Probabilistic atlas-guided WMSA detection

Voxels with values greater than or equal to α SD above the mean of cerebral tissues (WM and GM) were defined to be WMSA, following the same strategy used in [18]. The cut-off threshold α was determined using computer simulations. Simulated preterm infant T2-weighted brain images with isotropic spatial resolution were constructed based on a normal anatomical model [32,33] combined with manually drawn synthetic WMSA regions (as shown in the first column in Figure 1.) by a neonatologist with more than a decade of experience in perinatal brain injury and MRI research. In contrast to adult brains, the intensity of WM is higher than that of GM. Heuristically, we set the mean values of CSF, WM, GM and WMSA to be 400, 260, 190 and 340 respectively. Different levels of Rician noise and multiplicative slowly-varying field of intensity non-uniformity (INU) with a complex shape and range of 0.9 to 1.1 (20% level) were imposed. Without loss of generality, we minimized the possible errors that spatial normalizations may cause by not varying brain sizes/shapes of each random Monte Carlo realization. WMSA detections using various α ranging from 1 to 1.8 were conducted and the one that facilitated maximum accuracy rates was considered to be optimal, irrespective of the level of noise, the optimal α was 1.4.


Figure 1. WMSA detection on simulated preterm T2-weighted brain images.

Images at three mid-axial levels show, from left to right: noise-free images with manually drawn WMSA regions in yellow (ground truth); addition of Rician noise (SNR = 15) and INU (20% level); and WMSA detection by our proposed method marked in yellow.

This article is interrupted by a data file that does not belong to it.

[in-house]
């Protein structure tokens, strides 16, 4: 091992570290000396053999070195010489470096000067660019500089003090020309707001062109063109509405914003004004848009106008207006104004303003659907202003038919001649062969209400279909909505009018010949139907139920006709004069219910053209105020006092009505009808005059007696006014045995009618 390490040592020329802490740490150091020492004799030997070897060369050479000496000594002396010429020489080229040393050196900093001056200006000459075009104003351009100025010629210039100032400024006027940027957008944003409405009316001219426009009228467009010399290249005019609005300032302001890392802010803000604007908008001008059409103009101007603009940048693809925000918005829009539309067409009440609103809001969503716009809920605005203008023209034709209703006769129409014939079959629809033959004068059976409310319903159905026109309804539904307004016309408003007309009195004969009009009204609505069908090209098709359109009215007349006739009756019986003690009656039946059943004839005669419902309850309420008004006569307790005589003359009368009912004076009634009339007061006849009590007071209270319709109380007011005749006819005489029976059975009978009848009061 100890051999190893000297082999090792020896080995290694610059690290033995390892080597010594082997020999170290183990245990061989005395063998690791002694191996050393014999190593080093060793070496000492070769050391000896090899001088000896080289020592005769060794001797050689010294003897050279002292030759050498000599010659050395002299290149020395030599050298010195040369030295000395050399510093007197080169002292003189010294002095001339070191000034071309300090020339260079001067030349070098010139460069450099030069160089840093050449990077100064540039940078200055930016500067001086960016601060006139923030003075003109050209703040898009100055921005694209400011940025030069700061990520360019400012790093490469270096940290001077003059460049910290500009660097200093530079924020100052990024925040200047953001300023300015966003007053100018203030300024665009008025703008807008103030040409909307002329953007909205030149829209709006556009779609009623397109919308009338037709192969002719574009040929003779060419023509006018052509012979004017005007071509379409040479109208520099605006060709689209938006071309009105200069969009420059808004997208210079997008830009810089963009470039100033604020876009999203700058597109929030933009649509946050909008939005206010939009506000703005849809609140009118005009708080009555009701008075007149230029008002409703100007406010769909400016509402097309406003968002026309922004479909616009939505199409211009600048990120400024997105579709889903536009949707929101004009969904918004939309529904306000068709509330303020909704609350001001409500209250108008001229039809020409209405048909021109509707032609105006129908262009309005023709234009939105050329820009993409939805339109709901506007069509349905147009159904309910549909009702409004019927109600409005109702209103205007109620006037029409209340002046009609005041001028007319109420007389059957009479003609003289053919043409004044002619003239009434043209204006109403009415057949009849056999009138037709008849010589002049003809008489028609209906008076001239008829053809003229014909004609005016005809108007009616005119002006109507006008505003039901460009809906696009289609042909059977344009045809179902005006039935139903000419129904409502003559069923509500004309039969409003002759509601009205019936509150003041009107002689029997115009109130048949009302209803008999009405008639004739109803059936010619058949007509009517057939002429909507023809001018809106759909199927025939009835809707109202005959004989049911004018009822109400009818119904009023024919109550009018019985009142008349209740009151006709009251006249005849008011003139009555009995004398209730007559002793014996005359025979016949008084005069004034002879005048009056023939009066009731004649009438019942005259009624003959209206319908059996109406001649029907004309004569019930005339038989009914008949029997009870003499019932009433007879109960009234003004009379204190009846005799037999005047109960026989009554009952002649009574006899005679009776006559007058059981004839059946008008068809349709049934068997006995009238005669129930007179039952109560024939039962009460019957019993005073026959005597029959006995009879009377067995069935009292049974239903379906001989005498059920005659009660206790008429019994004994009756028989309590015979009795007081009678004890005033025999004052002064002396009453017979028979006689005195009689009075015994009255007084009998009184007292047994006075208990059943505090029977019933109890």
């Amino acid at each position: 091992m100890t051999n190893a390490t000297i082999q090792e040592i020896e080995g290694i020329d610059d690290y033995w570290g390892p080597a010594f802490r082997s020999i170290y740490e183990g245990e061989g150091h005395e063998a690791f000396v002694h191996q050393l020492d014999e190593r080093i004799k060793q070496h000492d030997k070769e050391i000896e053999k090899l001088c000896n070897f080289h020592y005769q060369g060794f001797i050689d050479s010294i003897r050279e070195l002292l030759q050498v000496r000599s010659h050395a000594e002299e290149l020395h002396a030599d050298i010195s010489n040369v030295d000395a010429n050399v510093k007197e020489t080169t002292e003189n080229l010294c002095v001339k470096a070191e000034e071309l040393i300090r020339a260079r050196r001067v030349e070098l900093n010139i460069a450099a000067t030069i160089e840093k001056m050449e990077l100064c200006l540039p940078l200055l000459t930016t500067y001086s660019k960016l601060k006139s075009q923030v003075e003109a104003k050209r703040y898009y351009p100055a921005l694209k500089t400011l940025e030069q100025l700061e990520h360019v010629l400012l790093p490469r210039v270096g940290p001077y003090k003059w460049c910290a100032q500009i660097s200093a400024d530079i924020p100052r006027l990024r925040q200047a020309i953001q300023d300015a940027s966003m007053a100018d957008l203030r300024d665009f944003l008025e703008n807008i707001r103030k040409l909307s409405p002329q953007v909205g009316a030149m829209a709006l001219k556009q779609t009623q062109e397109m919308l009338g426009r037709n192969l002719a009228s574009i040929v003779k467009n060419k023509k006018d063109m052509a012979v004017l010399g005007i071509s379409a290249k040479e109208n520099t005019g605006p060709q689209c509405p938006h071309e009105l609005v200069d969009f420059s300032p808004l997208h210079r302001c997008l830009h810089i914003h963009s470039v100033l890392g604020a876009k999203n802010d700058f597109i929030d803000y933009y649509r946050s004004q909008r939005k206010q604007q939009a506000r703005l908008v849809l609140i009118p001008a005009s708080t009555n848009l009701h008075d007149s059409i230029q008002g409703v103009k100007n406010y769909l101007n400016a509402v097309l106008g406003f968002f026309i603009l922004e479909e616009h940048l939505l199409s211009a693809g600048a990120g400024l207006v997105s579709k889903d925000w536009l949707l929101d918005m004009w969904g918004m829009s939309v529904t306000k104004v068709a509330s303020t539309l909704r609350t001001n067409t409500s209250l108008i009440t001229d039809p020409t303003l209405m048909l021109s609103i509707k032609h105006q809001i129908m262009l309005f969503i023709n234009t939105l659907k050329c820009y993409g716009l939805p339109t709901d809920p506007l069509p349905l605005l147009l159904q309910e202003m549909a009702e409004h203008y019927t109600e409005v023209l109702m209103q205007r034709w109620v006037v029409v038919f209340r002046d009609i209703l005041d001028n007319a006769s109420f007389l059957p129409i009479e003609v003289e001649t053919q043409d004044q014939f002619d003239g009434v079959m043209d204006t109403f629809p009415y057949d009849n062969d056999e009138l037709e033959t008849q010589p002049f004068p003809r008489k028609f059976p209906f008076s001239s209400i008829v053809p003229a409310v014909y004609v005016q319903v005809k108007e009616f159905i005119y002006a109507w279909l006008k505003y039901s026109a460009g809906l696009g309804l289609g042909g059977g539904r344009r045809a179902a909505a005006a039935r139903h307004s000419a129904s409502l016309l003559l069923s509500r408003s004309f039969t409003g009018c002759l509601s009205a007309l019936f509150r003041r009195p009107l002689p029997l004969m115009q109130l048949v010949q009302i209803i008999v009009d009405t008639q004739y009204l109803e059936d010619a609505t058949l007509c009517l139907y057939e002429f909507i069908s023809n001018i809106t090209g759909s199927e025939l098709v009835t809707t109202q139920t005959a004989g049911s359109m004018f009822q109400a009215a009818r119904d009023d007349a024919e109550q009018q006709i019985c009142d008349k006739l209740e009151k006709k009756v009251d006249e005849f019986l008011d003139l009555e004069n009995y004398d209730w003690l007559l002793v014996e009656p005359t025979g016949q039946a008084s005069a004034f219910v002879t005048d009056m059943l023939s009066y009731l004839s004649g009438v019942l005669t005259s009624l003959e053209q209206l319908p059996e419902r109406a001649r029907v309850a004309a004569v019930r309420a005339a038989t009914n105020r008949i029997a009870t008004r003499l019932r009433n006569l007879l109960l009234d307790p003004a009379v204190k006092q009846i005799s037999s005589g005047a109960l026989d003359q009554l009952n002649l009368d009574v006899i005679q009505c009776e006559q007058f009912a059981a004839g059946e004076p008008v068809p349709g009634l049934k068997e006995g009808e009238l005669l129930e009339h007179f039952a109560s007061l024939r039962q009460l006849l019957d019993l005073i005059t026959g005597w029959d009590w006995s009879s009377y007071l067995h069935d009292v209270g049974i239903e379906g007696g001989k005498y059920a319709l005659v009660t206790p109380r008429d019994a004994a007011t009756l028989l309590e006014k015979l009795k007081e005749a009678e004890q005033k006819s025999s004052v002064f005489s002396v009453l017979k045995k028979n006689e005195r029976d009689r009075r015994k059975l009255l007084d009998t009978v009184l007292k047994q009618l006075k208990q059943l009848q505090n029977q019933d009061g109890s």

Cerebral tissue segmentation is achieved by incorporating membership function from unified segmentation [34] with the anatomical information obtained by adapting very preterm infant probabilistic brain atlas to fit individual brain. More specifically, let S be a set of voxels/locations in a brain image and xi (iЄS) be the corresponding intensities. The aim of the proposed algorithm is to segment images into different tissue regions (background, WM, GM, and CSF), say ωj, j = 1 to 4. We denote μunifiedj|xi) as membership function derived using the generative unified model provided in SPM (Wellcome Department of Cognitive Neurology, London, UK). Briefly, unified tissue segmentation requires the images to be normalized with tissue probability maps (refer to the section of very preterm infant probabilistic atlas creation). Spatial normalization is through non-linear deformation, which is modelled with a linear combination of non-linear 3D discrete cosine transforms basis functions. After normalization, these maps represent the prior probability of different tissue classes being found at each location in an image. Bayes rule can then be used to combine these priors with tissue type probabilities derived from voxel intensities to provide the posterior probability. In this unified segmentation model, intensity inhomogeneity correction was included in the mixture of Gaussian by extra parameters that account for smooth intensity variations. Partial volume artifact was controlled by assuming that the intensity distribution of each class may or may not be Gaussian (i.e. mixture of Gaussians). Typical numbers of Gaussians are three for grey matter and two for white matter, two for CSF and five for everything else.

We then propose to include an atlas-guided anatomy mislabelling correction into the model via individual tissue probability maps, μatlasj|xi), whose generation is illustrated in a flowchart shown in Figure 2. The final segmentation μij is determined by a joint probabilistic membership function,